Scouting the Hall of Famers

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With the Pro Football Hall of Fame set to induct its 2011 class on Saturday, asked resident scout Tony Pauline to break down the style and skillsets of each of the six player inductees.

Positives: Amazingly quick defensive lineman that constantly disrupted the action in the opponent's backfield ... Fired off the snap with a terrific first step, effectively used his hands to protect himself and played with great balance ... Fast off the edge, forceful up the field and consistently exploited the league's top pass-blockers ... Fluid on his feet and displayed the ability to immediately alter his angle of attack and pursue the action from the backside.

Negatives: Lacked classic size and was not a stout run defender ... More of a first-step lineman and struggled disengaging from blocks once opponents got their hands on him.

Analysis: When the Chicago Bears selected Richard Dent out of Tennessee State in the eighth round of the 1983 draft, little was expected from the late round pick, yet he quickly left his mark. Dent posted 17.5 sacks in 10 starts during his sophomore season and followed up with a 17-sack performance during the Bears' championship campaign of 1985. He was the perfect combination of athleticism, quickness and speed for Chicago's vaunted 46 defense, as defensive genius Buddy Ryan helped develop Dent into one of the league's most feared pass rushers.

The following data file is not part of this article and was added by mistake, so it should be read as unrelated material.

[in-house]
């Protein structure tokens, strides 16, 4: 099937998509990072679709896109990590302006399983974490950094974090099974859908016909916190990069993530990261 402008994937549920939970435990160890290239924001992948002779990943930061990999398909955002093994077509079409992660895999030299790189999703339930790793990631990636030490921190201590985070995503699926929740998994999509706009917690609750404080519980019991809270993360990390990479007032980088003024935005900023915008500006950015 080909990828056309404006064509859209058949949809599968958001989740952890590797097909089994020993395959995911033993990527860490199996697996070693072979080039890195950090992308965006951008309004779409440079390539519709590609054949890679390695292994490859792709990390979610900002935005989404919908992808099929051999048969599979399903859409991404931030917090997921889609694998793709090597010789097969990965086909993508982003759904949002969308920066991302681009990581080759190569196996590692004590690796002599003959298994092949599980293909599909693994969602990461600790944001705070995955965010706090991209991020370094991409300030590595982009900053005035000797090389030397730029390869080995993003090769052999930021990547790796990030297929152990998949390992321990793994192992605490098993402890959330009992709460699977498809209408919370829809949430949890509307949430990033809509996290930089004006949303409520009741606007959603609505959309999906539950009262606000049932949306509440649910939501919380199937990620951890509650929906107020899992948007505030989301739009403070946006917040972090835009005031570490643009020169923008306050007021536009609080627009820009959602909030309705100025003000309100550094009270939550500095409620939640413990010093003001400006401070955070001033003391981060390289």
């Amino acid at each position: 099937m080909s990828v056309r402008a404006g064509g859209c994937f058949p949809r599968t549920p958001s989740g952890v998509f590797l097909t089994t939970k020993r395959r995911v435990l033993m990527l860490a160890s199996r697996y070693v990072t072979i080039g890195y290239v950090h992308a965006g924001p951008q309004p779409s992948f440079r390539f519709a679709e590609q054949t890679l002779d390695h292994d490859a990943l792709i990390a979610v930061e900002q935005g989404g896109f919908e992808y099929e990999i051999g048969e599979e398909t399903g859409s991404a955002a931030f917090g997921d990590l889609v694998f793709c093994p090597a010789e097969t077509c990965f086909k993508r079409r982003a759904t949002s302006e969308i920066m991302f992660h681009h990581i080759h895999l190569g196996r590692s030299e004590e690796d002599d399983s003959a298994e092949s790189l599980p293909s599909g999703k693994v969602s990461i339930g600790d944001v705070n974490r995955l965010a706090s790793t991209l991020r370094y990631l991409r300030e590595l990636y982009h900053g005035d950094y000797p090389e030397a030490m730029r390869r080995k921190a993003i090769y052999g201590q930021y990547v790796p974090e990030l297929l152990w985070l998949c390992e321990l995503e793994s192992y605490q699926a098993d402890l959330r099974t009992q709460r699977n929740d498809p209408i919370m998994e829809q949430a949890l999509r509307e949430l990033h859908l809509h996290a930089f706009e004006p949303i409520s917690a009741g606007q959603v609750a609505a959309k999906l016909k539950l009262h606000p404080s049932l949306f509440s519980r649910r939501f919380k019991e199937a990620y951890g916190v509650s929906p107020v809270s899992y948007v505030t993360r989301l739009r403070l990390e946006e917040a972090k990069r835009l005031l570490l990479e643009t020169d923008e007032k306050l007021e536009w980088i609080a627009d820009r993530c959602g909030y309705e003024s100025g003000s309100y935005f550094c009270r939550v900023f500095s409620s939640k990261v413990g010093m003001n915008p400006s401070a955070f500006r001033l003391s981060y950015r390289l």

Positives: Athletically gifted skill player that produced whenever he handled the football ... Incredibly elusive with the ability to make several defenders miss in the course of a single run and create yardage when seemingly nothing was available ... Possessed enough speed to beat defenders into the open field and then run to daylight ... Exceptional pass catcher out of the backfield and a true receiving threat in the underneath coverage or down the field ... Played smart, tough football, showing great instincts on the field besides getting quality results when called upon to block.

Negatives: Not a pounder inside or very effective in short yardage situations ... Was never a running back that could consistently handle 20 carries a game ... Struggled with injuries during the latter half of his career.

Analysis: When the Indianapolis Colts selected Marshall Faulk with the second pick of the 1994 draft, they envisioned the nifty runner as a do-it-all franchise ball carrier. Faulk added instant spark to a Colts offense that had regularly ranked in the bottom half of the league. Despite being surrounded by mediocre talent, opponents found Faulk almost impossible to stop. He took his game to another level after being traded to the St Louis Rams in 1999, setting single season best marks as a ball carrier and pass catcher and helping lead the franchise to a Super Bowl title. He enters the Hall of Fame as one of the most versatile backs to play in the NFL.

Positives: Intense and intelligent linebacker that prided himself on being a three-down defender ... Football smart, showed great anticipation skills and very instinctive on the field ... Fearless, fought hard until the whistle blew and threw his body around the field trying to make positive plays ... Fought off blocks and was a solid open-field tackler ... Deceptively fast and had the speed to make plays sideline to sideline against the run or pass.

Negatives: Lacked classic linebacker size even for the '70s, and was outmatched in coverage when facing taller tight ends.